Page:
The software licence permits 2 current installations for supporting the same station/service, so if you have only one current installation, you may install the software on a new computer before uninstalling from the current one if you wish.  If you already have 2 computers running the software, one of them will need to be uninstalled first. This will not lose any configuration data.

If you wish to transfer the configuration data, before uninstalling Creator, select Backup Data on the Tools menu.  At default settings, this copies all relevant files to a folder named Backup under C:\Program Files (x86)\StationPlaylist or similar.  You may now uninstall Creator.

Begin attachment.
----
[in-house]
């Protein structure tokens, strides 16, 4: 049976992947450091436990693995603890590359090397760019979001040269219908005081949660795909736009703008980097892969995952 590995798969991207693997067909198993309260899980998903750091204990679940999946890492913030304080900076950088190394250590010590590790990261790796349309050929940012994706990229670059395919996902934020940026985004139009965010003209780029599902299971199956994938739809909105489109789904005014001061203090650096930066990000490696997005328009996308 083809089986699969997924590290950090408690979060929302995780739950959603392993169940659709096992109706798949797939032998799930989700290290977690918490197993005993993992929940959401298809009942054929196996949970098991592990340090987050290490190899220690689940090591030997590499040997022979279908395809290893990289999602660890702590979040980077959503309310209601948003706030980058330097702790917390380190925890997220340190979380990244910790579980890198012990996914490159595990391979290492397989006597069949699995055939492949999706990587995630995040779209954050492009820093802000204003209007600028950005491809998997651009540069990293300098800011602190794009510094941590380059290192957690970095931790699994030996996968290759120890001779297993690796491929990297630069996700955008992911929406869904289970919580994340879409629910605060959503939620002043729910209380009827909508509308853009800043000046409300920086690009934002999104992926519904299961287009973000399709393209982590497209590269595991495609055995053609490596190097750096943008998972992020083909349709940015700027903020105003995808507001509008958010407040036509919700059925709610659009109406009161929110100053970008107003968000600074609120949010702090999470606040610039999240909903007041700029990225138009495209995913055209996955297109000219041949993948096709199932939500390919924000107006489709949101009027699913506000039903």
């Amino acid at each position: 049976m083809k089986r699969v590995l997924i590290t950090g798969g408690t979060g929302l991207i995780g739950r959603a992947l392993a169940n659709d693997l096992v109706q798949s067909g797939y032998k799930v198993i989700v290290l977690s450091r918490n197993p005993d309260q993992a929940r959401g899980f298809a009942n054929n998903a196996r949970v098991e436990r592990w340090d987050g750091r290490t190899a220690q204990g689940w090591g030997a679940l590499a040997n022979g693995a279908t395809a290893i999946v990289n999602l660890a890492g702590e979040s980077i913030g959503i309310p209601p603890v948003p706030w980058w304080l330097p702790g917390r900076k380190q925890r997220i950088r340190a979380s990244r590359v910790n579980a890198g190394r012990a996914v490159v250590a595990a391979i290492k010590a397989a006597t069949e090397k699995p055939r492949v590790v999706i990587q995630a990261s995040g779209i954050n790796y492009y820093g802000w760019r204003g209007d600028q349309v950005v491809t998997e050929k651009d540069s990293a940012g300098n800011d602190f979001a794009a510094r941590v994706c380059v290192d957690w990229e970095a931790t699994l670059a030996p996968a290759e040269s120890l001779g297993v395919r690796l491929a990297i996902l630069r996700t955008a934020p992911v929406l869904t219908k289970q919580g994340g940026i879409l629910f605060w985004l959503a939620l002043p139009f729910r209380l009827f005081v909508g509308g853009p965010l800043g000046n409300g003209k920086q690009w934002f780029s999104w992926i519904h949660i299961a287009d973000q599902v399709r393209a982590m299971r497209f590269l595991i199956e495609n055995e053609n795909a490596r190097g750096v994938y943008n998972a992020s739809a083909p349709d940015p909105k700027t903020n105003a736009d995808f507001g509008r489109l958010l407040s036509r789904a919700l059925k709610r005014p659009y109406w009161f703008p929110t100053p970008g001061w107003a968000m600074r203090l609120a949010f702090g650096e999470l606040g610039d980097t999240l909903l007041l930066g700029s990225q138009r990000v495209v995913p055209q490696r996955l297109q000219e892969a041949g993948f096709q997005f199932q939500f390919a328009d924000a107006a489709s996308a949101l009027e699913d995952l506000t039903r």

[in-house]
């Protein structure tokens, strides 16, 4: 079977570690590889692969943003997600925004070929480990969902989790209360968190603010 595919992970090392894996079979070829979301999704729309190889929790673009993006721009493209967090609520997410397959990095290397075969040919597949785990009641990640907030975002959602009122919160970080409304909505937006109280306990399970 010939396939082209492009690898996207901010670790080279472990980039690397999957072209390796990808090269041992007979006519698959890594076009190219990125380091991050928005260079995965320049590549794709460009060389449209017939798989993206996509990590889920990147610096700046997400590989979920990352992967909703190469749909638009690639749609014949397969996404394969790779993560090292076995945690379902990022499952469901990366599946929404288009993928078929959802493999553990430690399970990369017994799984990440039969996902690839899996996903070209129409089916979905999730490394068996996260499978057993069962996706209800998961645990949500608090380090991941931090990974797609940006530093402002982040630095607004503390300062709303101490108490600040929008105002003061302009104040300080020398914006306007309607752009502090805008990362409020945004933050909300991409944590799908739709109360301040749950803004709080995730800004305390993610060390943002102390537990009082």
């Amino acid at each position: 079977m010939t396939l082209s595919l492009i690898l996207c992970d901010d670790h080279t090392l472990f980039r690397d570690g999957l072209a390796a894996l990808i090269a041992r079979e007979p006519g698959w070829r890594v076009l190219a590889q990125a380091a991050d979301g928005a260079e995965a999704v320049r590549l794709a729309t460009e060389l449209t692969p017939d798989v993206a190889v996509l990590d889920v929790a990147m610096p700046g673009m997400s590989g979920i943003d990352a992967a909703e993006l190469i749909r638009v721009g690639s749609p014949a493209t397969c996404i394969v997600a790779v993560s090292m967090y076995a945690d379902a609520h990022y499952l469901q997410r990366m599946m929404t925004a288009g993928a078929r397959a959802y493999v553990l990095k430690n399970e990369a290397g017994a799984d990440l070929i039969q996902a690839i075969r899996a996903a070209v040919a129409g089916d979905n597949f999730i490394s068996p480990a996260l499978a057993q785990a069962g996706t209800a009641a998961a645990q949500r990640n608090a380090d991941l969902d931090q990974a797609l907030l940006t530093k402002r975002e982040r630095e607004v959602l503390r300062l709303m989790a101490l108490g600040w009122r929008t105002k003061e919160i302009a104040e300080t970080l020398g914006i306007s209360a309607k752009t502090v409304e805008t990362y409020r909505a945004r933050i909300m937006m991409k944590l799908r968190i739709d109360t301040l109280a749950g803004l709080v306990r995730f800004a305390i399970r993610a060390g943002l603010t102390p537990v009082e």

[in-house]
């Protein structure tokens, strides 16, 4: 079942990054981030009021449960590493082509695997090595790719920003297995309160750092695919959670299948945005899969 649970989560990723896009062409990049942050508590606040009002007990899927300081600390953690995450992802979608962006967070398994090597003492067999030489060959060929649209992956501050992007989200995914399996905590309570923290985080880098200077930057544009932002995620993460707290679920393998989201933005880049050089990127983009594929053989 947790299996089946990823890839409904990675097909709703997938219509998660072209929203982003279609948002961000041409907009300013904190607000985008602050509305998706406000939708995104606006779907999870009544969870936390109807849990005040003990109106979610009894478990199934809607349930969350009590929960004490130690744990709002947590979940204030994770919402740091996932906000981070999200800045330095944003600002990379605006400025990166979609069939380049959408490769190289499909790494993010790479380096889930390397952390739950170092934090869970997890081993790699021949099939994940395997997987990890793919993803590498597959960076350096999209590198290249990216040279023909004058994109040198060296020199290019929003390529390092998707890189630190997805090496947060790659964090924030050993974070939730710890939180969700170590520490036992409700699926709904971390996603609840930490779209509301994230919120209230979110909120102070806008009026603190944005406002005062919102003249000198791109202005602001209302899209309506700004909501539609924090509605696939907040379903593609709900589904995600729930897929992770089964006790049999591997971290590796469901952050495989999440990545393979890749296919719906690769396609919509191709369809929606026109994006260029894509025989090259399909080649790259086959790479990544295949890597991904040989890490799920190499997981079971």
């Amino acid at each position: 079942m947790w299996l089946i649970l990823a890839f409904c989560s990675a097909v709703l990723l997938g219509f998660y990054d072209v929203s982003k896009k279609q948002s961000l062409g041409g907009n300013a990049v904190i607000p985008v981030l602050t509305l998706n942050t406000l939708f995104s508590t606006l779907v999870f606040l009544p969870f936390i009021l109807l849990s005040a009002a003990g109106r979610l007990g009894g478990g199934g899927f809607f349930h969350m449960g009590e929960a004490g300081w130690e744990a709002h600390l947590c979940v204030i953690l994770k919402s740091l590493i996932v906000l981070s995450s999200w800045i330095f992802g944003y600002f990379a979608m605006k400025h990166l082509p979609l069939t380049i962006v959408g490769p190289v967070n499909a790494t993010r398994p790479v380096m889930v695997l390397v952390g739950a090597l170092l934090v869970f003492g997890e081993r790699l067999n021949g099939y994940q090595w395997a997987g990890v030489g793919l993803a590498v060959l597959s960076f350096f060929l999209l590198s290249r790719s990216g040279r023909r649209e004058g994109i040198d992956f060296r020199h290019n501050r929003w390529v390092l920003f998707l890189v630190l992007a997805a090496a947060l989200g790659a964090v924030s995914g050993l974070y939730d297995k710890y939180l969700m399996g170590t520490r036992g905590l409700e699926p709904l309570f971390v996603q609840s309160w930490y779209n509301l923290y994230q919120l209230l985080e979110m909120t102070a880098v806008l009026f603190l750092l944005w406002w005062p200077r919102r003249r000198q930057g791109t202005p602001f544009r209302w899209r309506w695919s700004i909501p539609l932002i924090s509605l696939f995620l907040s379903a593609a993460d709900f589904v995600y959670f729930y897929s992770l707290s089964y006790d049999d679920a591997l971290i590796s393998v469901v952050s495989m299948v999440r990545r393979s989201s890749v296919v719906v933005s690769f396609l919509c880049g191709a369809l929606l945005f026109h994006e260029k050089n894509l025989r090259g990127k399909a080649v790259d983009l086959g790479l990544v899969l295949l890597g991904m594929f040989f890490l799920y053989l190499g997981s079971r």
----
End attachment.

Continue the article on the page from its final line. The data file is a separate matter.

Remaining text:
To install on the new PC, all you need are the installation programs you downloaded at the time of purchase, and the registration details provided in the purchase emails (serial numbers and 20 digit codes).  If you don't have the installation programs or registration details stored somewhere safe, we can provide these while you have a current support & updates subscription.

Once you enter the serial number and code for Creator and Studio, the software will display an unlock window asking for an unlock key. If the PC has internet access, click the large button containing the http URL and a web page will appear where you need to enter only your email address, and an unlock key will be emailed to you.

After installing and unlocking the software on the new PC, ensure Studio and Creator is terminated, then copy the Backup files to the StationPlaylist\Data folder.